My prediction Christmas 2008: Tin plates, amaryllis bulb kits, the same cranberry candles, ball and jack sets, mantle stocking holders, overpriced bedding in the same tired color pallette, and candy smores and peppermint bark in tins. We get it. We’ve been getting it for years.

    If they don’t reinvent themselves, they may ring in the new year sitting on tins of stale peppermint bark and hanging up store liquidation signs.

    See you in 2009 to see if I’m right. ;-)

    [Reply]

  102. The S&B store at my local mall (Westmoreland Mall in Greensburg, PA) is unique in that it is a two-level, 35,000 square foot store. Does anyone know of any other S&B stores with two levels?

    [Reply]

  103. There is a S&B store @ Crossroads Mall in OKC thats a 2 level store.

    [Reply]

  104. Restoration Hardware really killed themeselves when they abandoned their original focus and tuned the store into a knock off of Crate & Barrel with domestics.

    [Reply]

  105. The S & B at Hickory Hollow Mall in Antioch, TN has 2 levels…and no A/C when I visited last week!!!

    [Reply]

  106. I’m going to predict that Circuit CITY will be on the death watch very soon. Why am I so sure, because the store near where I work is dead 95% of the time. Believe it or not my supervisor tells me that it is one of the top performing stores.

    Say what? He is just as dumfounded over that as I am.

    Thoughts?

    [Reply]

  107. Personally, I can see Circuit City going belly up very soon, even though I don’t want them to because their service and selection is considerably better than Best Buy. Best Buy’s customer service has gone WAY downhill over the past few years.

    [Reply]

  108. Circut City just opened a new store down the street from where I live. I got a coupon in the mail to use on a purchase. This is the second store in town. The first store was opened way back in 1992, and is still open. I know they were having trouble, but there is a brand new store just opened. And I agree with Jake, there service and selection is better. I just bought my 42 inch high def TV from CC in Feburary. And also, there stores are not so loud and noisy as Best Buy. The music is so loud in Best Buy sometimes, that is annoying when I am browsing. If there is a Best Buy or a Circuit City next to each other, I go to the Circuit City, it is a better store.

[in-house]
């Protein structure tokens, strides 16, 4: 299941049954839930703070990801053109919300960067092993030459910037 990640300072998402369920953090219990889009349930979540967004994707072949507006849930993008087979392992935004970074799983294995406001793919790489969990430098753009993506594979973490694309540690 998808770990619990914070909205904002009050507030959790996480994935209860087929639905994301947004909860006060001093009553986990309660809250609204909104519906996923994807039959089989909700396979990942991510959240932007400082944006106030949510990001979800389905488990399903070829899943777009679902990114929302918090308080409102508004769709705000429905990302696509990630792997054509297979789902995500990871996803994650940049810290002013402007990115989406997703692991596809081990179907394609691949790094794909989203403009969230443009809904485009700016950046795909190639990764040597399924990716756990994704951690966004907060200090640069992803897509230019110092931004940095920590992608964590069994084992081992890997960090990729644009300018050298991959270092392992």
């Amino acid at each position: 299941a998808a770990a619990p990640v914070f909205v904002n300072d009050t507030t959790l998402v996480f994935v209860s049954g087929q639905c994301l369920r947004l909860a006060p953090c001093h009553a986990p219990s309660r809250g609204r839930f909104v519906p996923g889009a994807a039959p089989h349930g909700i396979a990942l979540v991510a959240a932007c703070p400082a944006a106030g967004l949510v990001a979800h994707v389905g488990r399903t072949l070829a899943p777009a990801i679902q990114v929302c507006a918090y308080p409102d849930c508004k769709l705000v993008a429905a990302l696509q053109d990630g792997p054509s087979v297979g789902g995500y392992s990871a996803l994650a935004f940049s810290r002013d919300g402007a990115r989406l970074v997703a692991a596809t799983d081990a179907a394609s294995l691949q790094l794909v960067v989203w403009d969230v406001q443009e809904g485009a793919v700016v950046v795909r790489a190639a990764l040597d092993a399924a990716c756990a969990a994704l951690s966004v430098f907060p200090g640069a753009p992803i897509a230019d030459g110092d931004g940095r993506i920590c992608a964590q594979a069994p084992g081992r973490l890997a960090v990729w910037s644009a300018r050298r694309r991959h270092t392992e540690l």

[Reply]

  109. I don’t want to se Circuit City close either, but I’m trying to be realistic.

    As far as Best Buy goes, the stores in Westbury, West Nyack NY & Paramus NJ are great. You get service quickly & you get out fast most of the time. On the other hand, the only good CC location near me is in Westbury NY, the 3 closest stores to me go from OK to really bad service.

    I remember going to the Aventura FL location 20 years ago & recalling how exciting that store was with all of the interactive displays in each department. Today they just don’t have the same vibe they use to, wich may lead to there downfall.

    [Reply]

  110. Steve & Barry’s deal gets OK
    Two investment firms to acquire Steve & Barry’s.
    http://www.chicagotribune.com/services/newspaper/printedition/saturday/business/ny-bzstev235812804aug23,0,7894985.story

    [Reply]

  111. I’m glad to see that Steve & Barry’s will be around, but does it bother anyone else that the two little pukes that started the company walk away wealthy, after sucking all the money out of the chain with little regard for the people that make up their organization?

    I think it’s shameful.

    [Reply]

  112. I was glad to see that Steve And Barry’s brand will still be here. I still think they have something to offer in the retail world. The article does state the 2 founders were going to be investers in the new corporation. I don’t recall any stories of the 2 founders doing anything unethical. It is called capitalism and free enterprise through which they earned money from all there years of hard work, talents and skills to operate and grow a business and become rich. Nothing wrong with that.

    [Reply]

  113. They were entrepreneurs, but they should’ve suffered, lost their company completely, and started anew. Their miracle company suddenly filed Chapter 11 after lying about how they were really profitable, and they become…

    wealthy?

    I suspect foul play. They probably did something illegal.

    [Reply]

  114. Jamie, I agree that there is nothing wrong with capitalism. I’m on board with that 100%. In 2006, TA Associates paid the two founders $320 million for half the business. Half of that went back into the stores, and the other $160 million went to the two co-founders. Ummmm,. okay. I have no problem with that. Good job, guys.